A couple months ago I saw a tweet wondering why a CSM class takes two days when the Scrum Guide can be read in a few minutes. I’m reflecting on that as I do a CSM class this week. I think if it weren’t for previous habits, the “doing Scrum” thing could be covered in an hour or two, and doing it with multiple teams might take another couple hours. Most of the difficulty people experience in learning Scrum is the unlearning of previous habits. And looking at typical outcomes (Level 4 feedback), even the 2-3 days doesn’t seem to provide enough unlearning.
I sometimes ask participants to discuss a good day at work vs. a bad day at work. They find it’s hard to describe a good day without using the word “no”: e.g. no useless meetings, no interruptions, no waiting for others. As I see it, most of the Scrum Master’s job is not to add things, but to help remove harmful things.
That reminds me of the Tom Wujec “Marshmallow Challenge” TED talk:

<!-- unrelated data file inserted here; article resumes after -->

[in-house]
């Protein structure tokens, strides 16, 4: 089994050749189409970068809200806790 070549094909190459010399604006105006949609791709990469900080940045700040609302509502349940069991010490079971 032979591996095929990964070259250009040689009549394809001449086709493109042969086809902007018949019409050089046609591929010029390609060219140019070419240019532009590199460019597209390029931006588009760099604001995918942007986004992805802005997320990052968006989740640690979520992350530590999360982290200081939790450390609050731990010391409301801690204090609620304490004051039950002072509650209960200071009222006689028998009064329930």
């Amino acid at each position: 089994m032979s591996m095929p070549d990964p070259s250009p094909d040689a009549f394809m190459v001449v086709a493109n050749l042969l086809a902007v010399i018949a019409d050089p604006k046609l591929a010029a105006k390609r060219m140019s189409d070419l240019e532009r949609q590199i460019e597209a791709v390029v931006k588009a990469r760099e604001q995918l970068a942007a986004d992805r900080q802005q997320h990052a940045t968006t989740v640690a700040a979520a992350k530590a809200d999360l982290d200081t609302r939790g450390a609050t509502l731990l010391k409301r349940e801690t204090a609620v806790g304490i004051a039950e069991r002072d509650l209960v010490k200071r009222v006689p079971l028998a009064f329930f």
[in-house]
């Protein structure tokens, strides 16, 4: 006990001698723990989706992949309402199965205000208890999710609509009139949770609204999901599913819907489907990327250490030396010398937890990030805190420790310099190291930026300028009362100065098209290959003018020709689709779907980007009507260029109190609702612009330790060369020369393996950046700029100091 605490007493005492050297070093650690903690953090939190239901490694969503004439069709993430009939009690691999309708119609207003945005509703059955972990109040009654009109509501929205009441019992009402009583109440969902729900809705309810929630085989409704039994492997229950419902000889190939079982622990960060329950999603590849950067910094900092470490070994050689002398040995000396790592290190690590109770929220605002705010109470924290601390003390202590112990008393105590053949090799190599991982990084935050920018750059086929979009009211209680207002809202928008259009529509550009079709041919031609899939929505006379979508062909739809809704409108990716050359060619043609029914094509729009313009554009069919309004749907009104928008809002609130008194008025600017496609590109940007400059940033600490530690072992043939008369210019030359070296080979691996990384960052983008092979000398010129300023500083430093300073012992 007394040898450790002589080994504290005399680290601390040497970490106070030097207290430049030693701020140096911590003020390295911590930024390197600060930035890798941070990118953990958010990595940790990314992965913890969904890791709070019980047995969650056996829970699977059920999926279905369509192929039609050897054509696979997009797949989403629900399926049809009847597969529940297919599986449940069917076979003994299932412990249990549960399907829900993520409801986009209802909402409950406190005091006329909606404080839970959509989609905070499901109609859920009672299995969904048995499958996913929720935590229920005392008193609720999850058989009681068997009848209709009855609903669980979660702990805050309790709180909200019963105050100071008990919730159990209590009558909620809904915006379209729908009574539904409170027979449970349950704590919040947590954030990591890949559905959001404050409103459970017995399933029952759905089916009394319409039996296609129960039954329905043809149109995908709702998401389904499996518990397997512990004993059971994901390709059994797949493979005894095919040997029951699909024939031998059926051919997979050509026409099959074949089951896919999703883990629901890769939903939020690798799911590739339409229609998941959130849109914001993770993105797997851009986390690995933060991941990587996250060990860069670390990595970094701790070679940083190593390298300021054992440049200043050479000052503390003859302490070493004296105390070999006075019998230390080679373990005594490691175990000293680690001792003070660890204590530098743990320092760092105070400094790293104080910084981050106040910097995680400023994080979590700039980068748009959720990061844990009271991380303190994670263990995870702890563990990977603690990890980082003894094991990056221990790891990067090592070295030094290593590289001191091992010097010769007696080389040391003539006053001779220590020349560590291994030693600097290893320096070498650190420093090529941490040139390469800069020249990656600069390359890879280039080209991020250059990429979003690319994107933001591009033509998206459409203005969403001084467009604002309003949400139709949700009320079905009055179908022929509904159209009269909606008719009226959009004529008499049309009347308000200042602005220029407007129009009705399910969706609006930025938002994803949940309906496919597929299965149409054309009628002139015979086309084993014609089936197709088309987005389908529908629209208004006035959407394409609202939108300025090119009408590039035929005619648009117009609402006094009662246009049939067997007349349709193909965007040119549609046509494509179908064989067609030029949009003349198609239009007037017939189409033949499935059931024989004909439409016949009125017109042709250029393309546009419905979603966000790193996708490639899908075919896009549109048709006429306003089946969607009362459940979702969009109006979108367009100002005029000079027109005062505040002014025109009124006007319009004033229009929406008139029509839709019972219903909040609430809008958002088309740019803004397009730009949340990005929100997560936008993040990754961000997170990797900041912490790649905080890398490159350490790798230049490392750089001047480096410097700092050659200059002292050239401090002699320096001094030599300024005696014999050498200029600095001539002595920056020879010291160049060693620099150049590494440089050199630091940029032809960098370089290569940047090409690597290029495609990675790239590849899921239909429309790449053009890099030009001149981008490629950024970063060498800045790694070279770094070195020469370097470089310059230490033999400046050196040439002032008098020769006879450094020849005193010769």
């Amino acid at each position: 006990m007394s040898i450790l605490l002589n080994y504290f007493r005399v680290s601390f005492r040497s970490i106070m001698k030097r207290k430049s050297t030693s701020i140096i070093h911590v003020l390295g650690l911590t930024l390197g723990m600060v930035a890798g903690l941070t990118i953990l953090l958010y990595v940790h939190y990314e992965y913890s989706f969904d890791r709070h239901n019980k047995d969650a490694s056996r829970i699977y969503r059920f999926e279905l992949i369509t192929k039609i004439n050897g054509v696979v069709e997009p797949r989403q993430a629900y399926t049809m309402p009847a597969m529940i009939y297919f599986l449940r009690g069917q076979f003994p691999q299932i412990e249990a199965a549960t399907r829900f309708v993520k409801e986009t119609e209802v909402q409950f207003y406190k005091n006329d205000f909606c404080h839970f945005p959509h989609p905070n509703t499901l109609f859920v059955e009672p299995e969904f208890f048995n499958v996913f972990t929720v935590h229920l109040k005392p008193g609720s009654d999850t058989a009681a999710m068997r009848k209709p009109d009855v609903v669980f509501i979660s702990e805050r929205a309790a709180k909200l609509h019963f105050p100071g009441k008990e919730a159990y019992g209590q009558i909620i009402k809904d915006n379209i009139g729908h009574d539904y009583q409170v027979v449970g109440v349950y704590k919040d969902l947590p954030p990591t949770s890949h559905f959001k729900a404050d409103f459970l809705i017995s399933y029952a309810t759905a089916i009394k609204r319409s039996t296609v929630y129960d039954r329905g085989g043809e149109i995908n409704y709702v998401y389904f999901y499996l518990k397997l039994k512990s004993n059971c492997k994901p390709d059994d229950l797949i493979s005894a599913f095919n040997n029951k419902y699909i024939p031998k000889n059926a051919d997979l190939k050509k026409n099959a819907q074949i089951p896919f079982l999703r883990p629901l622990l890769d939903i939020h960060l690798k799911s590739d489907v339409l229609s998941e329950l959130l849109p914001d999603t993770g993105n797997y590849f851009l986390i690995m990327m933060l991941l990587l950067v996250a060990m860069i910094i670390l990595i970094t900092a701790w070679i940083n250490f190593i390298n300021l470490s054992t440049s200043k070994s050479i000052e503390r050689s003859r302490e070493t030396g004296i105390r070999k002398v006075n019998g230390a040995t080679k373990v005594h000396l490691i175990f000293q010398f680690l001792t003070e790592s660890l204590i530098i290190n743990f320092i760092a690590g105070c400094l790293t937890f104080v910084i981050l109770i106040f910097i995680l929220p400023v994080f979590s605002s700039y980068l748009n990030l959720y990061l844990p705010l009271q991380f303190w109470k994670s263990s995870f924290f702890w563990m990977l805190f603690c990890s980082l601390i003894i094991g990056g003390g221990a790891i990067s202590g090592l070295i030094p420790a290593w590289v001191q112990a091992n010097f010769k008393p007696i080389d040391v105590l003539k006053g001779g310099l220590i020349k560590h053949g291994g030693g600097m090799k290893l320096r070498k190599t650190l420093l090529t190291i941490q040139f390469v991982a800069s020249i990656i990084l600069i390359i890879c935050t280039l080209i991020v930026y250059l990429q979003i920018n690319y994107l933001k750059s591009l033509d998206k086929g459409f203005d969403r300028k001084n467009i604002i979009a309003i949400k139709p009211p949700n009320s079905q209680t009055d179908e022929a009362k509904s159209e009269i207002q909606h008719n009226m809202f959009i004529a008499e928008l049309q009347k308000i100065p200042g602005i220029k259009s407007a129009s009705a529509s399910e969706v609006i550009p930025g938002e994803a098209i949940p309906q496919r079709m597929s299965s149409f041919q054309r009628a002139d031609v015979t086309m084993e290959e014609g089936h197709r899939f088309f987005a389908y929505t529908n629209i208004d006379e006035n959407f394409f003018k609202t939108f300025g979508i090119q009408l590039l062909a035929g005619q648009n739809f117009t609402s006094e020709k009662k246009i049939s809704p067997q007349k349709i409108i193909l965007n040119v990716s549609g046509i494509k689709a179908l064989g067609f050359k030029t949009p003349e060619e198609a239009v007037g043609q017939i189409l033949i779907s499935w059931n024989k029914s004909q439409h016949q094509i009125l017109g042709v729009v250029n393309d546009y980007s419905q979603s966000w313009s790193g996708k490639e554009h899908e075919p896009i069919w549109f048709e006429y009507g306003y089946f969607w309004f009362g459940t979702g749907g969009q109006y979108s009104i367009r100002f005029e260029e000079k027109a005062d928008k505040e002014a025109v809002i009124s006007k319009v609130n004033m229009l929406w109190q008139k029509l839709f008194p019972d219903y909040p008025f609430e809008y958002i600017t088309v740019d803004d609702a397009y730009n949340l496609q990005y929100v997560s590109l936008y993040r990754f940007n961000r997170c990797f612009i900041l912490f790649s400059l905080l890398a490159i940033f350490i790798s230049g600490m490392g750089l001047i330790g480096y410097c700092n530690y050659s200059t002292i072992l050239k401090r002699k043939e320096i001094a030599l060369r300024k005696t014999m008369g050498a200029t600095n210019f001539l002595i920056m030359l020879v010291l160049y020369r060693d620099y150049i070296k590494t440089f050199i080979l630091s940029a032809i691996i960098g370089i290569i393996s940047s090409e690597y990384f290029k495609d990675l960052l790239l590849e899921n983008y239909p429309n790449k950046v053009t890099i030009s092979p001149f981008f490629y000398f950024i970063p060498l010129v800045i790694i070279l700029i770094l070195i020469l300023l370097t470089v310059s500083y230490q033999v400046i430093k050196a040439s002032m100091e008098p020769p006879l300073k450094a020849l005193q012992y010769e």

There are a number of people who have a lot more uh oh moments than others. And among the worst are recent graduates of business school…. Among the best are recent graduates of kindergarten…. What kindergarteners do differently is that they start with the marshmallow and they build prototypes, successive prototypes, always keeping the marshmallow on top.
(As an aside, always keeping the marshmallow on top is a great example of always keeping the product in a shippable state.)
The idea of the Scrum Master having no authority was explicit in my Scrum training from Ken Schwaber a dozen years ago. To facilitate effectively, one must live outside the system being faciliated, sometimes being nearly invisible. The effective Scrum Master is not on the team! In normal mode, the Scrum Masters and management should be able to leave for a week without anyone really noticing.
The current Scrum Guide implies this:
- Facilitating Scrum events as requested or needed
For example, the Daily Scrum is solely for the development team, and needn’t include the Scrum Master or Product Owner.
I don’t have the impression this was well understood in the 1990s Scrum implementations (e.g. at Easel), and especially not in the choice of the label “ScrumMaster.” I don’t have the impression we’re getting this through to companies trying to do Scrum.